Rural people 'desperate for assurance on future of broadband', say TDs
The Government is facing renewed Dáil pressure over the controversial National Broadband Plan (NBP).
The process of awarding the NBP has been beset with delays and difficulties.
These include two bidders dropping out, the resignation of a minister and fears the costs of the project could soar to as much as €3bn.
Now the Social Democrats co-leaders Catherine Murphy and Róisín Shortall have tabled a Dáil motion demanding Communications Minister Richard Bruton provide an "immediate update" on the status of the awarding of the contract.
They are also seeking an assurance that Mr Bruton and his department have been satisfied as to the competitiveness of a process with only one bidder.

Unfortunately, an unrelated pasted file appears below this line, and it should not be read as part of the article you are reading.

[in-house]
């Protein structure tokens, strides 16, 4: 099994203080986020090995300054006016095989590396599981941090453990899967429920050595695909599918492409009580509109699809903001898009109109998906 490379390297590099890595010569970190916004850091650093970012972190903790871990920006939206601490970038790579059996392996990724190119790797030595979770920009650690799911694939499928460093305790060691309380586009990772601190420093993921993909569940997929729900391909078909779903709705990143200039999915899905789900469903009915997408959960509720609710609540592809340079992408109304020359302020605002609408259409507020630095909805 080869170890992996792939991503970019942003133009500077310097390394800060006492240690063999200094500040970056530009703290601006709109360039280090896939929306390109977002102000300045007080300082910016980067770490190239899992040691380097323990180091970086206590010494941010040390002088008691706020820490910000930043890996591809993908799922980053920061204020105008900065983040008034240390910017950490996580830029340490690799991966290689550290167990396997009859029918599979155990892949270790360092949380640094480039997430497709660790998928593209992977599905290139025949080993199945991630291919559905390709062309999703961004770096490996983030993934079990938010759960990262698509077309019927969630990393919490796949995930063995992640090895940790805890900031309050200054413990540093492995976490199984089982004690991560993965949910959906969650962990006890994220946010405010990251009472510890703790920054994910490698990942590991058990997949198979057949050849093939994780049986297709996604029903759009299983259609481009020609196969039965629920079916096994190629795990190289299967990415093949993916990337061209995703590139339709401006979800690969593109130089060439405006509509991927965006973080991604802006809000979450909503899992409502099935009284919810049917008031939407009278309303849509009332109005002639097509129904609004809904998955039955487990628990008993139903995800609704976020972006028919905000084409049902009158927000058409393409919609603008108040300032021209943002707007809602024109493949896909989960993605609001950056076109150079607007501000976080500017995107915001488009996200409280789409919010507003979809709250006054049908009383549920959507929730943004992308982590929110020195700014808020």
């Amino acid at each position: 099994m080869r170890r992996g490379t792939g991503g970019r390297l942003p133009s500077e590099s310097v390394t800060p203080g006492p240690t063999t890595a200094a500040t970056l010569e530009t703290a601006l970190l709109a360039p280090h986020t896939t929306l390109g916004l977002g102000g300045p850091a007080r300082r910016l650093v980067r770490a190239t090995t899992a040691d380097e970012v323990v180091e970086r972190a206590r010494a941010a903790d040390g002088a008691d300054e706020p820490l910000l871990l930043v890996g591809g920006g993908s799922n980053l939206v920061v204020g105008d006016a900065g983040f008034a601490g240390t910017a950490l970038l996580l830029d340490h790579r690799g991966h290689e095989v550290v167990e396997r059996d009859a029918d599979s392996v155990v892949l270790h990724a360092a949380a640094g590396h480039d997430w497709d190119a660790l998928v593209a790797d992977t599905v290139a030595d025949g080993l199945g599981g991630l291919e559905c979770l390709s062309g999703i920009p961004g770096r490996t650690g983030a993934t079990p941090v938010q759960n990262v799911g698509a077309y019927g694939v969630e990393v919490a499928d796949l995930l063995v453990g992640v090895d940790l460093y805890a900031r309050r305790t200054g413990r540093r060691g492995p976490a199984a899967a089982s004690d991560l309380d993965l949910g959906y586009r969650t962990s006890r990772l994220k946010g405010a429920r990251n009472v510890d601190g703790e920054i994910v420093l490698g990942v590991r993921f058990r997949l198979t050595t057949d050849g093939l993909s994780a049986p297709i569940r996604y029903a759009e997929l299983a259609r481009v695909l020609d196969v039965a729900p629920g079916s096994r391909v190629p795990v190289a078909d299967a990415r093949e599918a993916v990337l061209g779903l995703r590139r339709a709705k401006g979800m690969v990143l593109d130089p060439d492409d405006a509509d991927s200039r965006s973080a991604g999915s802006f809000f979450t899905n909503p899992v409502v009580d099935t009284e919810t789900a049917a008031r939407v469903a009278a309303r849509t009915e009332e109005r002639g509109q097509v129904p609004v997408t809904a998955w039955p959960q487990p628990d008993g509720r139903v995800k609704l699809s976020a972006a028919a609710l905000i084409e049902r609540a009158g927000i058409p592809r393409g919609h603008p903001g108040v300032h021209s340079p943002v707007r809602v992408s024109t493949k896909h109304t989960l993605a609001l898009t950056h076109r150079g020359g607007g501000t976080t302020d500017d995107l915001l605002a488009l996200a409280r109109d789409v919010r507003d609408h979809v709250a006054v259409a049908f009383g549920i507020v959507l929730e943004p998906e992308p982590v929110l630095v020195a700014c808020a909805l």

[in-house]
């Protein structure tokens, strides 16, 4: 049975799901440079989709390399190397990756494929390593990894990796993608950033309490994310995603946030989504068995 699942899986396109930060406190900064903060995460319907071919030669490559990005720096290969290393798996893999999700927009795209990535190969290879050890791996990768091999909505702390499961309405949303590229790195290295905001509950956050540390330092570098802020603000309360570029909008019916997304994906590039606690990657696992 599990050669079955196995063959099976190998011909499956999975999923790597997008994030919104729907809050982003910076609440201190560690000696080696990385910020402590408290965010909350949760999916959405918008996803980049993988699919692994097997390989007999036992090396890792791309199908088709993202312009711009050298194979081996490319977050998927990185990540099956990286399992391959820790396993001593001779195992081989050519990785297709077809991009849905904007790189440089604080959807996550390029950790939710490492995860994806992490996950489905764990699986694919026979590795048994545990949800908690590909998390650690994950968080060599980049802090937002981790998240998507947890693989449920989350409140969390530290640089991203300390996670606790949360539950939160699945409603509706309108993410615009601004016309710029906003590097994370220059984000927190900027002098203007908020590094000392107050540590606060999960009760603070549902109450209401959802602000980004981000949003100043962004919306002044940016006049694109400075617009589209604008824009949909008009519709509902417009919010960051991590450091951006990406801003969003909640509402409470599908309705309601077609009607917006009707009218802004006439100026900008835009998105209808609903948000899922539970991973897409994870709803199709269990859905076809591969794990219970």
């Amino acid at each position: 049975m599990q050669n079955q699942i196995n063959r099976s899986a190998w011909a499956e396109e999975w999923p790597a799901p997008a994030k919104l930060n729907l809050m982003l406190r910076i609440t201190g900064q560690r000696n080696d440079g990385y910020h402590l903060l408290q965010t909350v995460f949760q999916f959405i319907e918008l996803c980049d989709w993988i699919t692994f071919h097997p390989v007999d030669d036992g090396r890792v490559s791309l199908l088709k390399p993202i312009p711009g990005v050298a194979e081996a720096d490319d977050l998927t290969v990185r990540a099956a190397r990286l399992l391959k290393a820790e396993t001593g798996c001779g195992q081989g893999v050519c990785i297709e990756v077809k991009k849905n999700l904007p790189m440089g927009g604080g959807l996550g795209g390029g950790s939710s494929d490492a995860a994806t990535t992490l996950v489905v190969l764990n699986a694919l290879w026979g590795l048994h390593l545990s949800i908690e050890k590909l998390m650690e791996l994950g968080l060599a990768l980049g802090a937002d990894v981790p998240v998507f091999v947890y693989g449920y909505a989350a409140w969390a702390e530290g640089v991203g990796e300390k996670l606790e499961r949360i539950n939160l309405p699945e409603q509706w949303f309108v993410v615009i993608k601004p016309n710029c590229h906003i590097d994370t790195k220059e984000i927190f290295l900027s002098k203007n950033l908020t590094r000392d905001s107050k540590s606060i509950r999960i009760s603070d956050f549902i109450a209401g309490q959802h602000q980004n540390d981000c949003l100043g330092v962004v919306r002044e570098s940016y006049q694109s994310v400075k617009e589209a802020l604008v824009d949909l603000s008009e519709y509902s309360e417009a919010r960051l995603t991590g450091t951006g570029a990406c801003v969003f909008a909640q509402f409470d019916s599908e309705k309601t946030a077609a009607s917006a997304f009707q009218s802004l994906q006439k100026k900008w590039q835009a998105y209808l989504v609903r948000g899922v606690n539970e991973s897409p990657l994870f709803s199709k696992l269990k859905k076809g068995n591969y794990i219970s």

They also want a statement from the minister on a report drawn up by the NBP's independent auditor Peter Smyth.
Mr Bruton's predecessor as communications minister, Denis Naughten, resigned after it emerged he had meetings and dinners with David McCourt, the businessman leading the last remaining consortium in the process.
Mr Smyth's report cleared Mr Naughten and Mr McCourt of improperly affecting the tender process. He also found Mr Naughten was correct to resign in order to insulate the process from "apparent bias".